Pluripotent hematopoietic stem cells and multipotent myeloid/lymphoid progenitors express miR-221 and miR-222. When Pax5 expression commits these progenitors to monopotent pre-B-lymphocytes the two miRNAs are downregulated. Upon transplantation, stem cells and progenitors can home to the bone marrow, while pre-B cells, after their commitment, no longer do so. Retrovirally transduced, doxycycline-induced overexpression of either miR-221 or miR-222 in pre-B-I-cells does not revert their monopotency to multipotency. However, upon transplantation miR-221, but not miR-222, transduced pre-B-I cells regain the capacity to home to the bone marrow. Upon subsequent termination of miR-221-expression by removal of doxycycline, the transplanted cells leave the bone marrow again. Microarray analyses identified 25 downregulated miR-221-target genes, which could function to localize phases of B-lymphocyte development in bone marrow before and after commitment.
Keratins control intercellular adhesion involving PKC-alpha-mediated desmoplakin phosphorylation.
J Cell Biol. 2013 May 27;201(5):681-92.
Kroger, C.*, Loschke, F., Schwarz, N., Windoffer, R., Leube, R.E., and Magin, T.M.
Maintenance of epithelial cell adhesion is crucial for epidermal morphogenesis and homeostasis and relies predominantly on the interaction of keratins with desmosomes. Although the importance of desmosomes to epidermal coherence and keratin organization is well established, the significance of keratins in desmosome organization has not been fully resolved. Here, we report that keratinocytes lacking all keratins show elevated, PKC-alpha-mediated desmoplakin phosphorylation and subsequent destabilization of desmosomes. We find that PKC-alpha activity is regulated by Rack1-keratin interaction. Without keratins, desmosomes assemble but are endocytosed at accelerated rates, rendering epithelial sheets highly susceptible to mechanical stress. Re-expression of the keratin pair K5/14, inhibition of PKC-alpha activity, or blocking of endocytosis reconstituted both desmosome localization at the plasma membrane and epithelial adhesion. Our findings identify a hitherto unknown mechanism by which keratins control intercellular adhesion, with potential implications for tumor invasion and keratinopathies, settings in which diminished cell adhesion facilitates tissue fragility and neoplastic growth.
TALEN-mediated editing of the mouse Y chromosome.
Nat Biotechnol. 2013 May 12.
Wang, H.*, Hu, Y.C.*, Markoulaki, S.*, Welstead, G.G.*, Cheng, A.W.*, Shivalila, C.S.*, Pyntikova, T.*, Dadon, D.B.*, Voytas, D.F., Bogdanove, A.J., Page, D.C.*, and Jaenisch, R.*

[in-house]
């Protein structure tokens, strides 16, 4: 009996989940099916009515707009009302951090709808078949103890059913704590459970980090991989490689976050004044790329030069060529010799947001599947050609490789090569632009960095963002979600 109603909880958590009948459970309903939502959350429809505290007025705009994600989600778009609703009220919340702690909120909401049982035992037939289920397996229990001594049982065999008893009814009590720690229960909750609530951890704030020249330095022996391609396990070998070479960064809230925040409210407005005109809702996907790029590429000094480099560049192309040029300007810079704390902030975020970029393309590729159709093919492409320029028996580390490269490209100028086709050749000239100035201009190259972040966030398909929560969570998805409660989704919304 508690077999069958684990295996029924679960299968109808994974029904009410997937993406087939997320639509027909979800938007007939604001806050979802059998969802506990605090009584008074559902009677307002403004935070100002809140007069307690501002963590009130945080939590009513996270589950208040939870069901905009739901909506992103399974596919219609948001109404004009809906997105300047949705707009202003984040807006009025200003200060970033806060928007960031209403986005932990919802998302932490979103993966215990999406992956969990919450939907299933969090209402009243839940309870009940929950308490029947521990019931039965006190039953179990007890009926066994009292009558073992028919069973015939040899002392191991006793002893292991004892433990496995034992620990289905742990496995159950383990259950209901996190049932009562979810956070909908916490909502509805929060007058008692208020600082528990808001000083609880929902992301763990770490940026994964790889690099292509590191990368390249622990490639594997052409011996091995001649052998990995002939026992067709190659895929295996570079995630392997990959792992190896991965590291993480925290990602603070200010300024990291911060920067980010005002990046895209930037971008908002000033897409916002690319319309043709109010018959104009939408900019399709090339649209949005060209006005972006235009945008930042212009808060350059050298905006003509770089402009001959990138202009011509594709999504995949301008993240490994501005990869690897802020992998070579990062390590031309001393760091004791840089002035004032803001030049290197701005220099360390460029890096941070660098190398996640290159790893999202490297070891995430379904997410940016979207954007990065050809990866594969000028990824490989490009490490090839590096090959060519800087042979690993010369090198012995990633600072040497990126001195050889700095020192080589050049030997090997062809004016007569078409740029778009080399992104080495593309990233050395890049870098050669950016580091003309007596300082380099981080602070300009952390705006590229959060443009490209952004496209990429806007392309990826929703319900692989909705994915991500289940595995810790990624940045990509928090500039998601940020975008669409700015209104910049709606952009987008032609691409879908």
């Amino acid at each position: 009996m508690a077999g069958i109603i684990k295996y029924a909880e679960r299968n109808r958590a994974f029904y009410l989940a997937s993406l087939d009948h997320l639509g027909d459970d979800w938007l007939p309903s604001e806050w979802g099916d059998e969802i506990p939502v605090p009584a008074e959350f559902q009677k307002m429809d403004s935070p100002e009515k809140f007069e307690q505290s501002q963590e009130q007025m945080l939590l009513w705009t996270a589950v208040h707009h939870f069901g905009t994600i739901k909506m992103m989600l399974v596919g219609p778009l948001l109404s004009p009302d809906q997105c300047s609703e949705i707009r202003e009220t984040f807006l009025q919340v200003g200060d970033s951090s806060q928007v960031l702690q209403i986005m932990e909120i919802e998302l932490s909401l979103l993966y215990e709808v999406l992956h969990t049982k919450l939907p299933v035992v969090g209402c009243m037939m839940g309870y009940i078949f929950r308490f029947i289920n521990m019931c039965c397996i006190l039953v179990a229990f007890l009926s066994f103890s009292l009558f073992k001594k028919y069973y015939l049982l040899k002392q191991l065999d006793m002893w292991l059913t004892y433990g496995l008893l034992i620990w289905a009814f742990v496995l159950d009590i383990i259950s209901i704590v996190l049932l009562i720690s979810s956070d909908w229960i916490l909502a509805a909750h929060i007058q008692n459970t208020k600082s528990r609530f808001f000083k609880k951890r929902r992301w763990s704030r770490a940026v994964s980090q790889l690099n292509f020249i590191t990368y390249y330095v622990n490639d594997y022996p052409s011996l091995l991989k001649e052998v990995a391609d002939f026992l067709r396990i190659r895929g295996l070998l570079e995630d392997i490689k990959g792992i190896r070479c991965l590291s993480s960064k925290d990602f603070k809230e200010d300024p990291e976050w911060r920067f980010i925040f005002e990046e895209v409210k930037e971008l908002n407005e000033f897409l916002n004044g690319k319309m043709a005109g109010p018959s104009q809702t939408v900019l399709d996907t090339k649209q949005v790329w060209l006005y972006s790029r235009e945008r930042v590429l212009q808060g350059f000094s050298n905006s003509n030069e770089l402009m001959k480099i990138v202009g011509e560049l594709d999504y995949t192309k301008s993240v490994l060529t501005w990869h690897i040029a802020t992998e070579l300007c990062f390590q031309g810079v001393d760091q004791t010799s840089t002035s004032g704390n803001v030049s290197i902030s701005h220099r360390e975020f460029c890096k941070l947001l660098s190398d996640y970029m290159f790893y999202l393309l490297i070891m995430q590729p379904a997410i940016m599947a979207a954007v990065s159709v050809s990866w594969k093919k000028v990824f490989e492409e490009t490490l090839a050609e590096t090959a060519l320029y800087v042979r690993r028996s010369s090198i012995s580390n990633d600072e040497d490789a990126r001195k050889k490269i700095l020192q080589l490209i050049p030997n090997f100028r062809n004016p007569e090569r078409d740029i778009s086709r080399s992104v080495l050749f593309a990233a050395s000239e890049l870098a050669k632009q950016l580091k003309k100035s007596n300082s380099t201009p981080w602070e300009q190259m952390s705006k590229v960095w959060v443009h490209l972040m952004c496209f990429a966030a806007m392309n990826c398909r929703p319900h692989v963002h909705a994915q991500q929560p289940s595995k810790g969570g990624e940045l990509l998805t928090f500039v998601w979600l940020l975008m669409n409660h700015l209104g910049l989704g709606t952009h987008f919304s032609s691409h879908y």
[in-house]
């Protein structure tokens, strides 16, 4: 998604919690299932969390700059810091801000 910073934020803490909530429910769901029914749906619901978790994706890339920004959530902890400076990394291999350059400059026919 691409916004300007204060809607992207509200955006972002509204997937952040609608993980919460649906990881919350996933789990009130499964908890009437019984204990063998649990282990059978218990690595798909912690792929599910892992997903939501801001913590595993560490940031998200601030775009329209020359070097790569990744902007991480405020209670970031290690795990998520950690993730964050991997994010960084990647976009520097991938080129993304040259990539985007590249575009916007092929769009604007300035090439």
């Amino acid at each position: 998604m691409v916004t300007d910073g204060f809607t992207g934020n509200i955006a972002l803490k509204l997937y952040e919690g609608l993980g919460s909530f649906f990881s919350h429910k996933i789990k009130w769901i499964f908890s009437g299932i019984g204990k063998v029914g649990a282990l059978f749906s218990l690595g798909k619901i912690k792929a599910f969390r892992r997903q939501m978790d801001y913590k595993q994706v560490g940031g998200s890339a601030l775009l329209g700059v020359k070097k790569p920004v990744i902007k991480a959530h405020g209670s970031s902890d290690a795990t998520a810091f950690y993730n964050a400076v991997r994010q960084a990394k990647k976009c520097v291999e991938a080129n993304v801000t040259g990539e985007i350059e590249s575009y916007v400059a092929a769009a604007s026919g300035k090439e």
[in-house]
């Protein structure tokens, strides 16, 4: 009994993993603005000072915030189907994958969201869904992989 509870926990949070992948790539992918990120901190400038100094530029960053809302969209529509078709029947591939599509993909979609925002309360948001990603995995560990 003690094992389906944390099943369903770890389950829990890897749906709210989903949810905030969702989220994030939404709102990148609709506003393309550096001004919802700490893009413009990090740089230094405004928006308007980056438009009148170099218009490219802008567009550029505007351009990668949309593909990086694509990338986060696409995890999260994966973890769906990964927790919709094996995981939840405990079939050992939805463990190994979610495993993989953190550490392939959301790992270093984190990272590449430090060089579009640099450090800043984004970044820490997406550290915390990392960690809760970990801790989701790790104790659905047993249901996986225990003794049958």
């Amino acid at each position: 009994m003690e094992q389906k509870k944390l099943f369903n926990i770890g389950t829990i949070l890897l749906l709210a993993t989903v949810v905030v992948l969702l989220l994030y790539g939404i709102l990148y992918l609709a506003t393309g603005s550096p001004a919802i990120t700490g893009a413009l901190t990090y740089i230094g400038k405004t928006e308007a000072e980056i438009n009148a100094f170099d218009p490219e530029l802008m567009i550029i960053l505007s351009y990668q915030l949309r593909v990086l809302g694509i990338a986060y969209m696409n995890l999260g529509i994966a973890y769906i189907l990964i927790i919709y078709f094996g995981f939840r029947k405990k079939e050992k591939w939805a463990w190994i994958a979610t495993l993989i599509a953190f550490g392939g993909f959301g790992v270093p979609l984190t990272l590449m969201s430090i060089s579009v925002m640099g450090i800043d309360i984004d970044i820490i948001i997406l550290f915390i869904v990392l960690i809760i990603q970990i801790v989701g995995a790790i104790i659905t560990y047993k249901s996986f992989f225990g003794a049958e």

The functional study of Y chromosome genes has been hindered by a lack of mouse models with specific Y chromosome mutations. We used transcription activator-like effector nuclease (TALEN)-mediated gene editing in mouse embryonic stem cells (mESCs) to produce mice with targeted gene disruptions and insertions in two Y-linked genes-Sry and Uty. TALEN-mediated gene editing is a useful tool for dissecting the biology of the Y chromosome.
One-step generation of mice carrying mutations in multiple genes by CRISPR/Cas-mediated genome engineering.
Cell. 2013 May 9;153(4):910-8.
Wang, H.*, Yang, H.*, Shivalila, C.S.*, Dawlaty, M.M.*, Cheng, A.W.*, Zhang, F., and Jaenisch, R.*
Mice carrying mutations in multiple genes are traditionally generated by sequential recombination in embryonic stem cells and/or time-consuming intercrossing of mice with a single mutation. The CRISPR/Cas system has been adapted as an efficient gene-targeting technology with the potential for multiplexed genome editing. We demonstrate that CRISPR/Cas-mediated gene editing allows the simultaneous disruption of five genes (Tet1, 2, 3, Sry, Uty - 8 alleles) in mouse embryonic stem (ES) cells with high efficiency. Coinjection of Cas9 mRNA and single-guide RNAs (sgRNAs) targeting Tet1 and Tet2 into zygotes generated mice with biallelic mutations in both genes with an efficiency of 80%. Finally, we show that coinjection of Cas9 mRNA/sgRNAs with mutant oligos generated precise point mutations simultaneously in two target genes. Thus, the CRISPR/Cas system allows the one-step generation of animals carrying mutations in multiple genes, an approach that will greatly accelerate the in vivo study of functionally redundant genes and of epistatic gene interactions.